women with
stage I-III breast cancer

9

More than 30 vs.
21-22

 1.00 
(0.76-1.31)

Shanghai Breast Cancer Survival Study [5]

5,042
women with
stage I-IV breast cancer

4

30 or more vs.
18.5-24.9

1.44
(1.02-2.03)

Eastern Cooperative Oncology Group [6]

 4,770
women with
stage I-III breast cancer

8-14

30 or more vs.
Less than 25

1.17
(1.04-1.31)

BIG 1-98 [7]

4,760
women with
stage I-II breast cancer

9

30 or more vs.
Less than 30

1.09
(0.94-1.27)

Crozier et al. [16]

3,017
women with
stage I-III breast cancer

5

30 or more vs.
Less than 25

1.28
(1.05-1.55)

Pooled analyses 

Pajares et al. [14]

5,683
women with
stage I-III breast cancer 

8

 35 or more vs.
18.5-24.9

1.14
(0.91-1.42)

Ladoire et al. [15]

4,996
women with
stage I-III breast cancer

6

 30 or more vs.
Less than 30

1.13
(0.93-1.37)

NS = Results are not statistically significant.

Sig = Results are statistically significant.  

* Among never smokers, women with higher BMI (and those who gained weight after diagnosis) were at increased risk of overall mortality, breast cancer-specific mortality and breast cancer recurrence. 

† Body weight measured after treatment completed.

‡ Most common comparison of BMI measures used in studies. 

§ Risk of metastasis at 5 to 10 years. Risk of breast cancer recurrence at 5 to 10 years was not increased. 

References   

  1. Ewertz M, Jensen MB, Gunnarsdóttir KA, et al. Effect of obesity on prognosis after early-stage breast cancer. J Clin Oncol. 29(1):25-31, 2011.
  2. Majed B, Moreau T, Senouci K, Salmon RJ, Fourquet A, Asselain B. Is obesity an independent prognosis factor in woman breast cancer? Breast Cancer Res Treat. 111(2):329-42, 2008.
  3. Jiralerspong S, Kim ES, Dong W, Feng L, Hortobagyi GN, Giordano SH. Obesity, diabetes, and survival outcomes in a large cohort of early-stage breast cancer patients. Ann Oncol. 24(10):2506-14, 2013.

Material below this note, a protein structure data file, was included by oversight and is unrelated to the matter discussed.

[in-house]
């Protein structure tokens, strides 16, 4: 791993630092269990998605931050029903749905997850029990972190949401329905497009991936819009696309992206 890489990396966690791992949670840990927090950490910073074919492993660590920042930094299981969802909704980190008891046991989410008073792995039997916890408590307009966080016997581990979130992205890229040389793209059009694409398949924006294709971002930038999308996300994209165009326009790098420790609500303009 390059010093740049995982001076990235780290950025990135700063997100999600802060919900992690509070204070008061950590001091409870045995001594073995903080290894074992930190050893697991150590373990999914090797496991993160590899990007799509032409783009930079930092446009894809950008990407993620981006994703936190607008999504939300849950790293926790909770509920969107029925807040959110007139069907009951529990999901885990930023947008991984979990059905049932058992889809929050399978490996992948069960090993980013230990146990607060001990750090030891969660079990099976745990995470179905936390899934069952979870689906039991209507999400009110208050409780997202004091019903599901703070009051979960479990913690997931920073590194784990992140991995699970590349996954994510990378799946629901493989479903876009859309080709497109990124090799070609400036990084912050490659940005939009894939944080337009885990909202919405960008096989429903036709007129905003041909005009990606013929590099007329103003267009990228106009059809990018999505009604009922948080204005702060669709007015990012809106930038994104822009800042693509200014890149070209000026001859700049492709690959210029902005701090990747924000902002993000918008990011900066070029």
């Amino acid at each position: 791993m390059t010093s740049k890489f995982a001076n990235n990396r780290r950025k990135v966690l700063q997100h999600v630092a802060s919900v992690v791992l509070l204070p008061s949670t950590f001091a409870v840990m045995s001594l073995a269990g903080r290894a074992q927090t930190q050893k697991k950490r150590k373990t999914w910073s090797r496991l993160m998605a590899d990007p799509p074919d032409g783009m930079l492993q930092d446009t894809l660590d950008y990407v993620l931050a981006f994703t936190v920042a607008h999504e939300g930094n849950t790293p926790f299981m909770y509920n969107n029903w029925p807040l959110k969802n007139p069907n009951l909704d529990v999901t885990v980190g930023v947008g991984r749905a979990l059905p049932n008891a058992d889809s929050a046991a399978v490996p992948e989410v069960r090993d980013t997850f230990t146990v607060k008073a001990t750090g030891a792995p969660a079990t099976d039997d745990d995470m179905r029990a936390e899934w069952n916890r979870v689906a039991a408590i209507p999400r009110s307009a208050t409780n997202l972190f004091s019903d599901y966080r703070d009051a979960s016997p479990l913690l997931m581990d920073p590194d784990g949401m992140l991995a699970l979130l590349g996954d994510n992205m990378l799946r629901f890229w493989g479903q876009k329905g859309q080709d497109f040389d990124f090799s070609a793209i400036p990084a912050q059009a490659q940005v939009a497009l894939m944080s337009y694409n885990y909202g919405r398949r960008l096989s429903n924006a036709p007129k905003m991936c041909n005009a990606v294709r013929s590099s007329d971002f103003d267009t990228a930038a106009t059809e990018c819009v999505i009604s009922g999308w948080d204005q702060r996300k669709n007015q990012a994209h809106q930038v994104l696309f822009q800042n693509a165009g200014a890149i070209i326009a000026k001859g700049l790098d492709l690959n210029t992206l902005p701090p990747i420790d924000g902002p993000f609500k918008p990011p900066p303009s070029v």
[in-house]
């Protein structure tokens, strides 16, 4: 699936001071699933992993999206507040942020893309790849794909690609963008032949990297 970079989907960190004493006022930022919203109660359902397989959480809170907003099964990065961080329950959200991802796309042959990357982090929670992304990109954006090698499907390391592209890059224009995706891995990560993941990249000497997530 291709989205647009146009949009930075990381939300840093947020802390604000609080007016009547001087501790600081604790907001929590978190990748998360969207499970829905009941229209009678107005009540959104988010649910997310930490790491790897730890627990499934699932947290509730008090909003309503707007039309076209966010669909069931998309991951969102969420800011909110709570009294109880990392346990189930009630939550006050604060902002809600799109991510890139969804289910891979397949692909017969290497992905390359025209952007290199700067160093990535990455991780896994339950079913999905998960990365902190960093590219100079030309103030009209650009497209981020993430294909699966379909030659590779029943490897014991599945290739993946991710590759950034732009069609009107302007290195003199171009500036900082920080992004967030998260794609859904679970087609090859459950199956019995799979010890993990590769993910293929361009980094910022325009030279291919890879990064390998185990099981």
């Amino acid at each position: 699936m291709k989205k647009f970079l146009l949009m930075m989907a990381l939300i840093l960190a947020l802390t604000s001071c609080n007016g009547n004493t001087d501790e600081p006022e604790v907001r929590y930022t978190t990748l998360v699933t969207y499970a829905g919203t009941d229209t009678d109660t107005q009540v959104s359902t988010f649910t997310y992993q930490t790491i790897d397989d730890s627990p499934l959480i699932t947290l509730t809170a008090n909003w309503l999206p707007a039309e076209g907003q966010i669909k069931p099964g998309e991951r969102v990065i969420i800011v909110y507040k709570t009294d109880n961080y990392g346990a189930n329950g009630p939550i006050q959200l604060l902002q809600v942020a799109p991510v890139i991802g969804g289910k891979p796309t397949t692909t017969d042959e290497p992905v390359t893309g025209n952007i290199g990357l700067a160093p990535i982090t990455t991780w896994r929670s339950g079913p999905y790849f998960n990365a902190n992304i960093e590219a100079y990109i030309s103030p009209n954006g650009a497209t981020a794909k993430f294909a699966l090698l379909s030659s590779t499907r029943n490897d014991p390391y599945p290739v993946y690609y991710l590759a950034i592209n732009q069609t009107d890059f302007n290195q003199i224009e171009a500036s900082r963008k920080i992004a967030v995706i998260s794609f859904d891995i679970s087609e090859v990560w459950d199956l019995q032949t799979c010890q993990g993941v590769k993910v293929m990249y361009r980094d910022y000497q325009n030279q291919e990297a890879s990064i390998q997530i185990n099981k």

4. Kroenke CH, Chen WY, Rosner B, Holmes MD. Weight, weight gain, and survival after breast cancer diagnosis. J Clin Oncol. 23(7):1370-8, 2005.
  5. Chen X, Lu W, Zheng W, et al. Obesity and weight change in relation to breast cancer survival. Breast Cancer Res Treat. 122(3):823-33, 2010.
  6. Sparano JA, Wang M, Zhao F, et al. Obesity at diagnosis is associated with inferior outcomes in hormone receptor-positive operable breast cancer. Cancer. 118(23):5937-46, 2012.
  7. Ewertz M, Gray KP, Regan MM, et al. Obesity and risk of recurrence or death after adjuvant endocrine therapy with letrozole or tamoxifen in the breast international group 1-98 trial. J Clin Oncol. 30(32):3967-75, 2012.
  8. Nichols HB, Trentham-Dietz A, Egan KM, et al. Body mass index before and after breast cancer diagnosis: associations with all-cause, breast cancer, and cardiovascular disease mortality. Cancer Epidemiol Biomarkers Prev. 18(5):1403-9, 2009.
  9. Whiteman MK, Hillis SD, Curtis KM, McDonald JA, Wingo PA, Marchbanks PA. Body mass and mortality after breast cancer diagnosis. Cancer Epidemiol Biomarkers Prev. 14(8):2009-14, 2005.
  10. Flatt SW, Thomson CA, Gold EB, et al. Low to moderate alcohol intake is not associated with increased mortality after breast cancer. Cancer Epidemiol Biomarkers Prev. 19(3):681-8, 2010.
  11. Protani M, Coory M, Martin JH. Effect of obesity on survival of women with breast cancer: systematic review and meta-analysis. Breast Cancer Res Treat. 123(3):627-35, 2010.
  12. Niraula S, Ocana A, Ennis M, Goodwin PJ. Body size and breast cancer prognosis in relation to hormone receptor and menopausal status: a meta-analysis. Breast Cancer Res Treat. 134(2):769-81, 2012.
  13. Chan DS, Vieira AR, Aune D, et al. Body mass index and survival in women with breast cancer-systematic literature review and meta-analysis of 82 follow-up studies. Ann Oncol. 2014 Apr 27. [Epub ahead of print].
  14. Pajares B, Pollán M, Martín M, et al. Obesity and survival in operable breast cancer patients treated with adjuvant anthracyclines and taxanes according to pathological subtypes: a pooled analysis. Breast Cancer Res. 2013 Nov 6;15(6):R105. [Epub ahead of print].
  15. Ladoire S1, Dalban C2, Roché H3, et al. Effect of obesity on disease-free and overall survival in node-positive breast cancer patients in a large French population: a pooled analysis of two randomised trials. Eur J Cancer. 50(3):506-16, 2014.
  16. Crozier JA1, Moreno-Aspitia A, Ballman KV, Dueck AC, Pockaj BA, Perez EA. Effect of body mass index on tumor characteristics and disease-free survival in patients from the HER2-positive adjuvant trastuzumab trial N9831. Cancer. 119(13):2447-54, 2013. 

Updated 06/26/14